\”Wealth inequality is very much greater than income inequality, and widening,\” Clegg said. \”The bottom third of households hold just 3% of the nation\’s wealth. The top third hold three-quarters of it. This inequality of wealth then cascades down the generations, potentially widening the opportunity gap.\”
The specific piece that isn\’t is this:
The bottom third of households hold just 3% of the nation\’s wealth. The top third hold three-quarters of it.
It\’s a function of how wealth is calculated.
Sure, there\’s wealth inequality, but it isn\’t as stark as these numbers. Because we have something called the welfare state which attempts to balance these inequalities.
For example, private pension savings are counted as wealth. State pensions are not. Houses owned are counted as part of wealth. The right to live for life in subsidised housing is not.
Yes the state pension is indeed wealth, it\’s a right to an income flow. As is council or social housing wealth. That\’s why we subsidise it, so as to provide wealth to those who do not have it.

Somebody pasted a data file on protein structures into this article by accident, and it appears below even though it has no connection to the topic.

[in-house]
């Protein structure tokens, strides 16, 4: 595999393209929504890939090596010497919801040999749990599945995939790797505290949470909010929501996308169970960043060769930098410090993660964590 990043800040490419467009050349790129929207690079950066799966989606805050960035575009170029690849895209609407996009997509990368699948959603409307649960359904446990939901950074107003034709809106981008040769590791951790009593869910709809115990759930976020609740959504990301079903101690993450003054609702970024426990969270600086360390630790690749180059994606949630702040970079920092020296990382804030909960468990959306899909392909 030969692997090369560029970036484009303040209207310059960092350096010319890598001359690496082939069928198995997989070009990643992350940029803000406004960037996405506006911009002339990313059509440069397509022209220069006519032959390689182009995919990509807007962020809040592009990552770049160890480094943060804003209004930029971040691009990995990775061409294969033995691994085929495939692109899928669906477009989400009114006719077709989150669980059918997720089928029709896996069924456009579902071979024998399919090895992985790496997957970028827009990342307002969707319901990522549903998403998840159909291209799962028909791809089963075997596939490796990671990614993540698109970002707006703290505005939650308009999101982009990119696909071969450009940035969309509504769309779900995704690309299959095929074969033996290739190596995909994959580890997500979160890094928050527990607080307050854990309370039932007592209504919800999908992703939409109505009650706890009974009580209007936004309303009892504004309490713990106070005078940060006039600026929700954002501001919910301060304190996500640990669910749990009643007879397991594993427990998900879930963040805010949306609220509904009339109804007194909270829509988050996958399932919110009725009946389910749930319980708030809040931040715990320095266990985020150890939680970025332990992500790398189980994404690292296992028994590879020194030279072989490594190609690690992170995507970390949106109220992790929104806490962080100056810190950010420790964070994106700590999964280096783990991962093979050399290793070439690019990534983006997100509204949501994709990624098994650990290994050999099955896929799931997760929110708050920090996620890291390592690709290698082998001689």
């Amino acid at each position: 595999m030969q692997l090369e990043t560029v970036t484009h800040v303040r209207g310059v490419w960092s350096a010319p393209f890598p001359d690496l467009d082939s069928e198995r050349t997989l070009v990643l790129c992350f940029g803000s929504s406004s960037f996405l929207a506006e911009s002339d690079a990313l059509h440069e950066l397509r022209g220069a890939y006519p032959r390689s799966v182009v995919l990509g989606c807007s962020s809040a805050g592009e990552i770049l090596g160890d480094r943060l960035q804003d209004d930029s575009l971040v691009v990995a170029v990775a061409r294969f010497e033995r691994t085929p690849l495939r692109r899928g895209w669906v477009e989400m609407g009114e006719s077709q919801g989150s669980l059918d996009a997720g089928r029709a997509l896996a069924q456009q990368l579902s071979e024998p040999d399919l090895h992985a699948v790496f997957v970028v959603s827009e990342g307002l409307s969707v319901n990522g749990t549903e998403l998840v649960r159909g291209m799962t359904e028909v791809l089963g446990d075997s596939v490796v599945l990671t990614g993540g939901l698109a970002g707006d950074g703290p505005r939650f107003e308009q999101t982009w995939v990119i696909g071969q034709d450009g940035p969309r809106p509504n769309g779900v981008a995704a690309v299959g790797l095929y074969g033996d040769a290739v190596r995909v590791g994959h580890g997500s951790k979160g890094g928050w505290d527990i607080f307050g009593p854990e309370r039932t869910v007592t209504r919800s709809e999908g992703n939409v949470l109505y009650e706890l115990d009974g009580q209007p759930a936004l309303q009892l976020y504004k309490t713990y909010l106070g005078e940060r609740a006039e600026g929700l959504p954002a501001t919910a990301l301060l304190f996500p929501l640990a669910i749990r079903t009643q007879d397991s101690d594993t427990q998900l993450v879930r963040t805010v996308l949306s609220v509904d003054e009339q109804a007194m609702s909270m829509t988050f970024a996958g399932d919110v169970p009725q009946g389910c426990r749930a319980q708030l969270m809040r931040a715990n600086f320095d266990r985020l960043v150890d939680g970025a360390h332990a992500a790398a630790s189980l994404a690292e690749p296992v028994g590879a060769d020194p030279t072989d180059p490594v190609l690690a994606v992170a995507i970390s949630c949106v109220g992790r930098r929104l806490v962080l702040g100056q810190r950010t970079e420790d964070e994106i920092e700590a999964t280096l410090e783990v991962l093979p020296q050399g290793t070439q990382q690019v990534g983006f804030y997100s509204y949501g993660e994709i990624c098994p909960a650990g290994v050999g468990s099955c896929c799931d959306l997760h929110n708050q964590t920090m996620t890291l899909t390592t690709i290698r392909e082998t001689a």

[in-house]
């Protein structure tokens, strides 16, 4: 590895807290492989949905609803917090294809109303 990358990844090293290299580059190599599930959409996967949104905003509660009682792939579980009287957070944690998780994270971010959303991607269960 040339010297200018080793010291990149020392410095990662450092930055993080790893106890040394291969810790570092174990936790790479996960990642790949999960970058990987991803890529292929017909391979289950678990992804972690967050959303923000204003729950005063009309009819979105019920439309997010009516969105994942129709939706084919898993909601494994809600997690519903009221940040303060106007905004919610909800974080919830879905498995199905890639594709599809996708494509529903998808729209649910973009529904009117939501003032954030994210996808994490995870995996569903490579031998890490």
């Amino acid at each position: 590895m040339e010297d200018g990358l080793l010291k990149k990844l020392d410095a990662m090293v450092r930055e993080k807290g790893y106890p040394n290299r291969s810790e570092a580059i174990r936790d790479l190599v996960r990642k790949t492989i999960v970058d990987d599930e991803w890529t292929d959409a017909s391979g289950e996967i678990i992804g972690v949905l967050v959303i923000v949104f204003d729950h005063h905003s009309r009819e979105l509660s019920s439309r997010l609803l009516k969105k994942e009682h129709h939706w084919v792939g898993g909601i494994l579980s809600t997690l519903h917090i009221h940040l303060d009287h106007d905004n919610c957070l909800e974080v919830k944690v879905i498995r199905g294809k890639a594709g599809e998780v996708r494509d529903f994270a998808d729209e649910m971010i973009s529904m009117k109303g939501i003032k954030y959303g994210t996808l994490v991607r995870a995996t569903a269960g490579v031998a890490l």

To ignore this is to commit, as Christie has called it, the Worstall Fallacy.
It\’s just fine to measure the wealth gap, or incomes, or disposable incomes, in fact measure anything you like, raw. It\’s also just fine to measure such things after whatever is done to remediate what is considered to be unacceptable.
But it isn\’t fine to use the raw measures to argue that more remediation must be done. You must measure after the remediation that is already done so that you can decide whether further is needed or desirable.
To use an entirely trivial example to make the point. Old folks feel the cold more than the younger. Die of it more often for example. Might be a good idea to ship a bit of extra money to the old folks each winter to pay for the heating bills that they incur in not dying.
So, do we measure how much should be sent by assuming that none is? Or do we measure future action by acknowledging that we already send £300 to each such oldie? Might be oldie household, dunno.
Quite. Only an idiot would measure how much more we should be sending without referring to how much we already do.
Yet, and it pains me to have to point this out, the wealth gap is approached as an idiot. It is measured without taking account of what is already done to mitigate it, policy is proposed without taking account of policies already in effect.
That is, from Danny Dorling through to Nick Clegg, they\’re idiots, lying or ignorant. Clegg as a politician is almost certainly guilty of a mix of one and three. Dorling\’s certainly not ignorant and it seems a bit much to be accusing a Professor of idiocy.